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Old 05-12-2010, 01:42 PM
 
Location: Sierra Nevada Land, CA
7,912 posts, read 8,485,373 times
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Quote:
Originally Posted by legoman View Post
Yes. Mistranslations lead to verses having a forced meaning, sometimes rendering the verse to be complete nonsense:

KJV Jonah 2:6 I went down to the bottoms of the mountains; the earth with her bars was about me for ever: yet hast thou brought up my life from corruption, O LORD my God.

Was Jonah really barred "forever"? Wasn't he just in the fish for 3 days?

YLT gives a more sane reading:
Jonah 2:6 To the cuttings of mountains I have come down, The earth, her bars [are] behind me to the age. And Thou bringest up from the pit my life, O Jehovah my God.
Quote:
Originally Posted by legoman View Post
For example, the KJV says God is in hell (Psalm 139:8). Does that sound right according to what you know and what the rest of scripture says?
The problem with using the KJV as an example is that the english language has changed a bit since 1611.

IMO the KJV (which I don't use) was a well translated Bible at the time. But the English language evolved over time and the meanings of words have changed.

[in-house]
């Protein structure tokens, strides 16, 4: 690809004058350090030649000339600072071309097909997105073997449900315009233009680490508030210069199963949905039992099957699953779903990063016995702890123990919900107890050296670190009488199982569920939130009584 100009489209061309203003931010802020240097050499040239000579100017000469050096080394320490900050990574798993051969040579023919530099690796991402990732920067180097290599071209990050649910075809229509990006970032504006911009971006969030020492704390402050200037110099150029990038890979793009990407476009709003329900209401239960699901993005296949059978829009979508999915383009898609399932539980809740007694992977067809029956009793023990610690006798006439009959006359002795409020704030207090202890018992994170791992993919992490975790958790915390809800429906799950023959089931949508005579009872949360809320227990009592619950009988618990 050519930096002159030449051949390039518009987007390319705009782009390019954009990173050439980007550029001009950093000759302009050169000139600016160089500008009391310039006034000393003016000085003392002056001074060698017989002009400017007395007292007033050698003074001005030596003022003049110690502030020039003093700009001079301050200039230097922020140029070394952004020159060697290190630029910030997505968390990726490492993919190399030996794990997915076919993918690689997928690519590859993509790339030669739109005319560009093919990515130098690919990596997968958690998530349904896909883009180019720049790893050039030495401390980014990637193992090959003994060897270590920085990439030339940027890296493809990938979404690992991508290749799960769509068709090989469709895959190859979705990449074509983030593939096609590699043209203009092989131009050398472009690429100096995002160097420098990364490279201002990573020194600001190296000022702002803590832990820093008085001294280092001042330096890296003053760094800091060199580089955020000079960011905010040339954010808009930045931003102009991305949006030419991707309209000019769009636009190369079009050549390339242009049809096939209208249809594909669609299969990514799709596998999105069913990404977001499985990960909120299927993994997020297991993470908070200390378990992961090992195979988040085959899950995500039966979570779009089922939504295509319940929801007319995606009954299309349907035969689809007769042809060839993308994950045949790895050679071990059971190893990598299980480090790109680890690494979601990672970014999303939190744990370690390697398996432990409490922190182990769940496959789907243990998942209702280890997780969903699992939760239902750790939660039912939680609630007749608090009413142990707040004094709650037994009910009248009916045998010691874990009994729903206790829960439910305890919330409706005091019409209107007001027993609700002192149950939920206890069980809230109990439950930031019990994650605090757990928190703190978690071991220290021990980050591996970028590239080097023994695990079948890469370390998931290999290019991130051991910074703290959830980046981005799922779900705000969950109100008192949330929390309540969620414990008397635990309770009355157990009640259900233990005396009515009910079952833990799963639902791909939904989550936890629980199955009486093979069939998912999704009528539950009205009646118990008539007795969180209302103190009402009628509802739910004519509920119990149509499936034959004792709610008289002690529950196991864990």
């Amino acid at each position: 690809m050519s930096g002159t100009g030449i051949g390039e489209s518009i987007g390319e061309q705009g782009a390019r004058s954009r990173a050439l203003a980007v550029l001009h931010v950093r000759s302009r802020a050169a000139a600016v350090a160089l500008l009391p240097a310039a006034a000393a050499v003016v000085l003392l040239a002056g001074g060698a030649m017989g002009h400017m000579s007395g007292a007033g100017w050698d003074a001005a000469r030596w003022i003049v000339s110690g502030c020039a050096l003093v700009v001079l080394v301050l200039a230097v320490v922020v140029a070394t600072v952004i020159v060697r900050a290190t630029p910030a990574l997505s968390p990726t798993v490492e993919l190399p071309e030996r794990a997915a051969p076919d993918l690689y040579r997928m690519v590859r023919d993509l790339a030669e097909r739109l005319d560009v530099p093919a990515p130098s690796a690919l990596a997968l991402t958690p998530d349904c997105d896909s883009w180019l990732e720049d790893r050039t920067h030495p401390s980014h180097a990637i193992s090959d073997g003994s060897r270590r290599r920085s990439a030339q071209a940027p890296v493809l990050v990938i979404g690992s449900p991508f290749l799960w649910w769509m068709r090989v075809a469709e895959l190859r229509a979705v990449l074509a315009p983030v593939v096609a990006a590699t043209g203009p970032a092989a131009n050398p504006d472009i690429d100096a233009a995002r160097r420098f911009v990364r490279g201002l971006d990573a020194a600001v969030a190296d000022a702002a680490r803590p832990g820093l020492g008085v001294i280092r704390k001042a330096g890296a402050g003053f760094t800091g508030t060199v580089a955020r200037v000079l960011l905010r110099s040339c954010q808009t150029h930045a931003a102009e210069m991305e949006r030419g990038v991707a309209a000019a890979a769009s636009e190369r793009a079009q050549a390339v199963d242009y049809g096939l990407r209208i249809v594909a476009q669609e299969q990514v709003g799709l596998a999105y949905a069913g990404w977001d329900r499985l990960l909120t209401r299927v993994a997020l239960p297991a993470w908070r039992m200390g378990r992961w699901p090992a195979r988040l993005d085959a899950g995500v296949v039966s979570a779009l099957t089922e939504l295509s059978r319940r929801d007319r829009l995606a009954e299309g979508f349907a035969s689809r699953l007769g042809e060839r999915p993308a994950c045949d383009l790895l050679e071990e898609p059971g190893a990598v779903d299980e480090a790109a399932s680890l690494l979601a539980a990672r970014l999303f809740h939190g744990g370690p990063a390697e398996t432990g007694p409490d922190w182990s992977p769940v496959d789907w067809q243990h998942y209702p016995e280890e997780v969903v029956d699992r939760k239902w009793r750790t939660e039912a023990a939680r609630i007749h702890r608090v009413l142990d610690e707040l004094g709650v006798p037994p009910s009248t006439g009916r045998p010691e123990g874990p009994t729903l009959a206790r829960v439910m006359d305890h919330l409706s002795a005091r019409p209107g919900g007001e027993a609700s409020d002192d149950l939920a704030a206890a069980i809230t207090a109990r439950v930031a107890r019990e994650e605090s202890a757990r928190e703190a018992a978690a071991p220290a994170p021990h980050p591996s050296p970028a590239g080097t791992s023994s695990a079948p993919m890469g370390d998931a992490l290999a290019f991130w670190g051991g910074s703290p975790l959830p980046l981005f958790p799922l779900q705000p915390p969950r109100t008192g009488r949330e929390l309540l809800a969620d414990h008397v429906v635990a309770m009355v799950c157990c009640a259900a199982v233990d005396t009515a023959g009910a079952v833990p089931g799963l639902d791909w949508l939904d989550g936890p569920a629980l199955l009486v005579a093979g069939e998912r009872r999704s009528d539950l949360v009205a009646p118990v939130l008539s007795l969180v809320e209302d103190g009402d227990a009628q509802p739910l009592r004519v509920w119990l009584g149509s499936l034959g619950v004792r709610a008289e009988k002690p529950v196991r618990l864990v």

Note James 5:11;

KJV-- Behold, we count them happy which endure. Ye have heard of the patience of Job, and have seen the end of the Lord; that the Lord is very pitiful, and of tender mercy.

NKJV---Indeed we count them blessed who endure. You have heard of the perseverance of Job and seen the end intended by the Lord—that the Lord is very compassionate and merciful.

Pitiful to the modern ear means weak or useless. Not a very accurate description of God. Also the use of "which" instead of "who" is poor grammar according to 21st century standards.

And what's with "the end of Lord"? I though God was eternal,
****************
Also please check out 1Kings 21:21 in the KJV---the way the term male is rendered will set off the potty mouth filters on this site.